SheBoss, brought to you by Flourish, chats with the vivacious, adorable, soon-to-be-household-name-for-home-decor and hard-working supermom, Jenny Ross. Ross is the CEO and partner of Birch and Belle, an Orlando-based home and event décor company specializing in handmade goods. Each accent piece they make is made-to-order and customized for each customer, providing a unique item not found in traditional home décor stores. Ross, a former elementary school teacher and mother of two, began Birch and Belle in 2018 out of the desire to spend more time with her two girls; jumping into business with her Father and Brother as partners has resulted in a very successful, online décor business that has exploded almost overnight. Ross is an inspiration to both women and working Moms who are looking to take their side hustle to the next level. Bottom line: You’ll want to tune in and take notes. This chat centers around her journey in business, life as a Mom, and how she lends her success to hard work and listening to her customers.
She Boss with Jenny Ross
Megan: Hey guys, thank you so much for joining us today. Welcome to another episode of She Boss. I am Megan with Flourish. And just before we get started, I want to let you know a little bit about She Boss. It is a video series where we have the opportunity to chat with some fabulous women who are doing amazing things within their community, and are mamas, they’re working moms, they’re entrepreneurs, and they’re all of these things. And so we are so blessed to be able to get chance to talk with these ladies and typical Flourish style, we’re doing it over a cocktail. So please join us and have a cocktail and just hang out with us for a little bit.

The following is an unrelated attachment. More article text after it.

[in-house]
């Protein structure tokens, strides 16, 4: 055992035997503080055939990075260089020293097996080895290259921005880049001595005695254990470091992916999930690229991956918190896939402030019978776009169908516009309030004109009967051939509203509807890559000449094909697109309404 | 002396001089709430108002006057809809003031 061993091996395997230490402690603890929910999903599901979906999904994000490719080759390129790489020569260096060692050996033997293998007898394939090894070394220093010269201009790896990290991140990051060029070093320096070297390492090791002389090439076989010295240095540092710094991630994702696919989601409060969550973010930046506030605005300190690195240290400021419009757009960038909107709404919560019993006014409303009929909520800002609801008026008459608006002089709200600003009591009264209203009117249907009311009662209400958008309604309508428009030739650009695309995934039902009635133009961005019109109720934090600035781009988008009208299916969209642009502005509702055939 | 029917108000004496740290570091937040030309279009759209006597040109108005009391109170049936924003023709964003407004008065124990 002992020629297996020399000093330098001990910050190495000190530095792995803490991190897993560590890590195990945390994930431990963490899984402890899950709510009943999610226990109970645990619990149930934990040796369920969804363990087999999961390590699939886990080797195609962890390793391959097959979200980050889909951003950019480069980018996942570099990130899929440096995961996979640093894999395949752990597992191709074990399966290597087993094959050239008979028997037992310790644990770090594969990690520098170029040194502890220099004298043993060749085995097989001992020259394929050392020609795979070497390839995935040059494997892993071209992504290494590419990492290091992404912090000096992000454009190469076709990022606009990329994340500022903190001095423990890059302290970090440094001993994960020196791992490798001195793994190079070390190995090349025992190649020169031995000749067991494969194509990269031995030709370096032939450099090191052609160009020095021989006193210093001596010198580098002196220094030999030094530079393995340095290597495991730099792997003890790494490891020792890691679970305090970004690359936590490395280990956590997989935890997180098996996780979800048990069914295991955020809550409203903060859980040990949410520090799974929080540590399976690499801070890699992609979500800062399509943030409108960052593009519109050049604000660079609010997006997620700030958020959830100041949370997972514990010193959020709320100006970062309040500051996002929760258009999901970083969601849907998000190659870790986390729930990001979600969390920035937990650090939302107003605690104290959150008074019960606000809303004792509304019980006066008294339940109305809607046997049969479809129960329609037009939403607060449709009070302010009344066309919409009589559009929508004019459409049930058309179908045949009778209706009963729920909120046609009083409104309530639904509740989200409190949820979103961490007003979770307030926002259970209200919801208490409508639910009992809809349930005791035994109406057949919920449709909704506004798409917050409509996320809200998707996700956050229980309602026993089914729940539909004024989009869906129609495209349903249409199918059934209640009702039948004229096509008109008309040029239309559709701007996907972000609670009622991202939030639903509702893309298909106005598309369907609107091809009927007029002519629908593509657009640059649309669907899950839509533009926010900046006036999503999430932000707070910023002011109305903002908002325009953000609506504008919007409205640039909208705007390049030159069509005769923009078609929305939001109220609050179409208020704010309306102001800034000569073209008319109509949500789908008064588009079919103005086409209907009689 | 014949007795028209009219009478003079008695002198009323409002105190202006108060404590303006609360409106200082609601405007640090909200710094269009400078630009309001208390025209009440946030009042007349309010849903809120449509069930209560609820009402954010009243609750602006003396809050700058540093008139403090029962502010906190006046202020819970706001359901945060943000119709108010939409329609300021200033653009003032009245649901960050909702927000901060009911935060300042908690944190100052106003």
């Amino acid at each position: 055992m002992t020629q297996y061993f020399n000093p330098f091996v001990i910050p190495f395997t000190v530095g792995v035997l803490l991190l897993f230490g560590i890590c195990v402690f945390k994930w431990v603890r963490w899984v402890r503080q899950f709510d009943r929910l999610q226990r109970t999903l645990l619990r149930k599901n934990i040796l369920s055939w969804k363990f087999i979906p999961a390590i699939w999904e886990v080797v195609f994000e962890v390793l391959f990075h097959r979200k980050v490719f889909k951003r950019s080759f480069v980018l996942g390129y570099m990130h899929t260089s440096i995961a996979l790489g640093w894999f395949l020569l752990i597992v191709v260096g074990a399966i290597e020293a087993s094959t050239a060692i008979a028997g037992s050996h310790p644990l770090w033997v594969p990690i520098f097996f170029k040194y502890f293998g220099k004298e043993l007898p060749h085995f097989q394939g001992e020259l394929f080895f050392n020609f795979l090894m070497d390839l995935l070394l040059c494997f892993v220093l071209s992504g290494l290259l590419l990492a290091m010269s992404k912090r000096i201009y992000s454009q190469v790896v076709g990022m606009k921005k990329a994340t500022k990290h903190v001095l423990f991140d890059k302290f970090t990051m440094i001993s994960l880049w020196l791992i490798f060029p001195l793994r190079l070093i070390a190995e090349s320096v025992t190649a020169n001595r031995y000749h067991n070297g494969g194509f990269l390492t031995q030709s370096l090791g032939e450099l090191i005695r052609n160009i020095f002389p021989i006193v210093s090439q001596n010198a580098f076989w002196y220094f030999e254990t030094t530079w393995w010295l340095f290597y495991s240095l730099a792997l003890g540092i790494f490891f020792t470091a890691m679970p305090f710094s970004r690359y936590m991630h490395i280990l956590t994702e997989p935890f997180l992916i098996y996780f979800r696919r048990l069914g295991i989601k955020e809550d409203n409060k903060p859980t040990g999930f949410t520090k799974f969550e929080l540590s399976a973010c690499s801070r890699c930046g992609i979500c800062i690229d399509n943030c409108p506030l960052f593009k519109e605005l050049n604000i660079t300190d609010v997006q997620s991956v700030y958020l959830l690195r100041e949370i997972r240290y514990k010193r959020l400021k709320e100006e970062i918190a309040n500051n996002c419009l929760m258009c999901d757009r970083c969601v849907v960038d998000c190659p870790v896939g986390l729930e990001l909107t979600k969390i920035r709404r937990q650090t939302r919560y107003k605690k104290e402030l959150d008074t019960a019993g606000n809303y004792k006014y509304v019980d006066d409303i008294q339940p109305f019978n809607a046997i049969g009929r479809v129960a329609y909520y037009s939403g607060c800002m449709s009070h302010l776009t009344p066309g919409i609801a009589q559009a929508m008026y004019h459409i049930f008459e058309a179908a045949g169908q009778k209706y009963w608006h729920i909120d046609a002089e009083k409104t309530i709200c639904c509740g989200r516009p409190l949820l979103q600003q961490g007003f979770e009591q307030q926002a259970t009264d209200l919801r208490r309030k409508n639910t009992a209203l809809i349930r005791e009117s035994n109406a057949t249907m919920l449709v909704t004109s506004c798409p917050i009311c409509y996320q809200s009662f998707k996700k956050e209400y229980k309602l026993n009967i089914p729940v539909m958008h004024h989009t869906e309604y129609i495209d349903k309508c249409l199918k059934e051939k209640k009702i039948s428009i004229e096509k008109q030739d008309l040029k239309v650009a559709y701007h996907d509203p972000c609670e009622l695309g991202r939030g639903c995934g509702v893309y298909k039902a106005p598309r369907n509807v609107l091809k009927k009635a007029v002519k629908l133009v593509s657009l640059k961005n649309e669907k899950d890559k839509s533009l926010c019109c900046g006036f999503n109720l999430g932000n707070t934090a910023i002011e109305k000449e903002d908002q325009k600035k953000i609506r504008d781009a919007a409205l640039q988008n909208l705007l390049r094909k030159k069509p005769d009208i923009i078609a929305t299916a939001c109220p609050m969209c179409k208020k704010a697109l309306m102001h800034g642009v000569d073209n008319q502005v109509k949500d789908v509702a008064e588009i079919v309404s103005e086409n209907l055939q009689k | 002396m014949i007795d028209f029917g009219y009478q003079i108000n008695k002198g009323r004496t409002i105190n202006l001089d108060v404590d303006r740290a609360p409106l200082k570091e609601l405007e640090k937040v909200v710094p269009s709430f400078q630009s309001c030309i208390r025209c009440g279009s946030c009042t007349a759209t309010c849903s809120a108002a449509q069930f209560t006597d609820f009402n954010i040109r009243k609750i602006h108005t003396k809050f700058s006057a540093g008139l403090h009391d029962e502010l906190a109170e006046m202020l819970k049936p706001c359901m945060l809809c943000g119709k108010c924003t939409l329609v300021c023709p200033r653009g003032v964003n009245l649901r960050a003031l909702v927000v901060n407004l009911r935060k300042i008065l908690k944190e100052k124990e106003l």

And I have the absolute honor today of getting a chance to chat with Jenny Ross, who is actually based in Orlando. She’s not in Huntsville, like a lot of our fabulous women are but she’s based in Orlando. And I had to chat with her because beyond being a very successful woman, extremely creative, super fit, and stays on top of it, which makes me jealous watching her on social media. She has an amazing business that she is in with her family. And she makes the most beautiful things that we are going to put in our office very soon. So if you’re in Huntsville, you can come by and see it. But on top of that, I used to babysit her when she was little itty bitty because she is my dear cousin. And I love her so much. So I wanted her to come on and kind of talk about her journey and share with you guys about what she’s up to, that way you can learn more about her and yeah, and we’ll just kind of hang out. So Jenny, I’ll let you take it away. Tell us a bit about yourself and what you’re doing and all that good stuff.